African Writers' Club
The old and new culture of Africa. African Writers' Club
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Social & Cultural Programmes
Ekwensi, Cyprian, 1921- (male), Achebe, Chinua, 1930- (male)
Nkosi, Lewis, 1936- (male)
Duerden, Dennis (male)
Duerden, Dennis (presenter, male), Kariuki, Josiah Mwangi (male), unidentified (male)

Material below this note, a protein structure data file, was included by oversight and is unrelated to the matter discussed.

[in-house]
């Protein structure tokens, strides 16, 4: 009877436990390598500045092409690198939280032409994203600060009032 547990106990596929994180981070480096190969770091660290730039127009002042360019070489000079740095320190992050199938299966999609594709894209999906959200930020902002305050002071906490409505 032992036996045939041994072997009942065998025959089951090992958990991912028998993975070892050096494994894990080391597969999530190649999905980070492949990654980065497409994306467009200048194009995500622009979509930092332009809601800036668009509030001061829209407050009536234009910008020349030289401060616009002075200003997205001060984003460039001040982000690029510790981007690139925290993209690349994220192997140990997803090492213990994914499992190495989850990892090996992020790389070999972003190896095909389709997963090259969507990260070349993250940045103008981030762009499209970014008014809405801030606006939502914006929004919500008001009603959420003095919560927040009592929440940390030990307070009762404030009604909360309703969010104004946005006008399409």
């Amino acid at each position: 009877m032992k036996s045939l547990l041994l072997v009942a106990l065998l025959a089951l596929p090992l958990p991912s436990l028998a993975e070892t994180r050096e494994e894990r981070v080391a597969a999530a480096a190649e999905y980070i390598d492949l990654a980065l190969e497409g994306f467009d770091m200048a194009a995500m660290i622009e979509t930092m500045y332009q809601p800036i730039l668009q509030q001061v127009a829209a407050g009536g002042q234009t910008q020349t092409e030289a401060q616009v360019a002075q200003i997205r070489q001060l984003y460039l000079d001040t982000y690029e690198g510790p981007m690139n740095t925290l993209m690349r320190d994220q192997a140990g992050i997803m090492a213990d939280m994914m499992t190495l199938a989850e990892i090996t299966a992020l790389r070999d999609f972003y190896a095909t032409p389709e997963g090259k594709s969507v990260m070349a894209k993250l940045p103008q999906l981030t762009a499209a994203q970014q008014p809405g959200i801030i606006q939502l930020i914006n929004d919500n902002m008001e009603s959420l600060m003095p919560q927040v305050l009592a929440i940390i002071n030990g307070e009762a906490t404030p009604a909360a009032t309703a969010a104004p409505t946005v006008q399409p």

Item notes : This programme is called 'The Old and New Culture of Africa: A Tour of African in Sound' and is recorded and presented by Denis Duerden of the Transcription Centre, London. This does not seem to be the broadcast version of this programme since some of the items introduced by the narrator are not included. The programme begins with the music of the kora, a plucked string instrument, which is played by the people living in the northern part of West Africa. This particular song is played by a Gambian man of the 'Amandingo' Mandinka people. His name is Diabatâe, and he is studying at Bristol University. Duerden speaks about the Islamic influences in West African music. He also introduces a song on the kora and bala [balafon / xylophone] played by Diabatâe and Banna Kanoute. Duerden then speaks about the Creoles of Freetown Sierra Leone. He summarises a story by Gaston Bart-Williams [?] of Sierra Leone. The programme includes music from the Ivory Coast taken from a Dogon funeral ceremony. After this the programme moves on to Ghana. Duerden speaks about the Ghanaian, William Abraham's book 'The Mind of Africa'. The narrator speaks about the Yoruba of Nigeria and introduces two interviews with Nigerians. Duerden introduces Chinua Achebe and his novel 'Things Fall Apart', this introduction is followed by an interview with the author conducted by Lewis Nkosi. There is also an interview with the novelist Cyprian Ekwensi about his book 'Jaguar Nana'. Duerden moves on to the East African countries of Uganda and Kenya. Joseph Kariuki of Kenya reads a poem called 'New Life'. The programme includes a song from Tanganyika. The programme moves on to South Africa, and Duerden talks about a number of South African artists, many were living in exile in England. There is a recording of the 'Manhattan Brothers'. The programme ends with a Yoruban chant sung by a West Indian Trinidadian man.